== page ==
Less talking and more doing. That’s what officials from international technology company Mozilla promised Thursday as the company launched a $150,000 fund to figure out ways to practically apply Chattanooga’s gigabit Internet to solve real, local problems. The Mozilla Gigabit Community Fund will give grants ranging from $5,000 to $30,000 to teams of Chattanoogans who promise to create tangible applications from Chattanooga’s gigabit network during 2014.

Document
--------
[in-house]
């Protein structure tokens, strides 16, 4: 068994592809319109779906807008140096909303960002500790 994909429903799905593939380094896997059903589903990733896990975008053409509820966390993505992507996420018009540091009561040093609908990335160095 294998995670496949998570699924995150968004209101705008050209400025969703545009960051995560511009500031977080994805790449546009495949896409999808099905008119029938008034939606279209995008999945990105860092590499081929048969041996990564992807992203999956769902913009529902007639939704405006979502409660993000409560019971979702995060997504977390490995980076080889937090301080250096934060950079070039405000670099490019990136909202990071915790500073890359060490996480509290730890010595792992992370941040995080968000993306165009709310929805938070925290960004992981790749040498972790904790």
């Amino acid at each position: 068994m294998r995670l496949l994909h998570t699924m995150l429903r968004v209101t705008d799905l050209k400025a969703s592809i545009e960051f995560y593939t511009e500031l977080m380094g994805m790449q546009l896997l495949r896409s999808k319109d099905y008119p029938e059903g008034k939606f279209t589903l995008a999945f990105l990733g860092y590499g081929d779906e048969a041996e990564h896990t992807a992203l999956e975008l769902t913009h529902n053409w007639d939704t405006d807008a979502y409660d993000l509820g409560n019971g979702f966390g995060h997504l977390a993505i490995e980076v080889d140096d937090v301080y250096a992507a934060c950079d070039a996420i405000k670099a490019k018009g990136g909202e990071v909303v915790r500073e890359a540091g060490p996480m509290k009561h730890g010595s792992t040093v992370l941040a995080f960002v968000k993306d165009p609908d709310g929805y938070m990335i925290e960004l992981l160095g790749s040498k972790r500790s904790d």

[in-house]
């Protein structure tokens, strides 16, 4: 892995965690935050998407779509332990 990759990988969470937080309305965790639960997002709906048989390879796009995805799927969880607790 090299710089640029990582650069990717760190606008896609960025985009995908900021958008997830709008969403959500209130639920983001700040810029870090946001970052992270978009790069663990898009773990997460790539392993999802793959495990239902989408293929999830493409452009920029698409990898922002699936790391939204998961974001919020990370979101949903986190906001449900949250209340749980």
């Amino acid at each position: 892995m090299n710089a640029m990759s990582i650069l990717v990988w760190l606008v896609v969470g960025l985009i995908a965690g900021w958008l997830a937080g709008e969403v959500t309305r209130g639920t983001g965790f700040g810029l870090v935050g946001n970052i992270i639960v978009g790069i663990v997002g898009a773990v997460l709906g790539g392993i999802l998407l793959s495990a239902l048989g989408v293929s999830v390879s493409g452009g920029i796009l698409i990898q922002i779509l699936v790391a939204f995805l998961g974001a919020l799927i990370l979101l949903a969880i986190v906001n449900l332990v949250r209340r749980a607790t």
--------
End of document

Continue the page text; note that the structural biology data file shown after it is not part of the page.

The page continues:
Mozilla, maker of the popular Firefox web browser, is putting its weight behind new efforts to significantly improve the speed of the country’s internet connections. On Friday, the browser maker unveiled the Mozilla Gigabit Community Fund, which will shell out $300,000 in grants to software projects that make use of the gigabit fiber services in Chattanooga, Tennessee and Kansas City, Kansas, which can transmit as much as a million bits of information a second. Also backed by the National Science Foundation and a company called US Ignite, the fund will award 10 grants ranging from $5,000 and $30,000, aiming to spark a new breed of web service for use on this new breed of internet connection.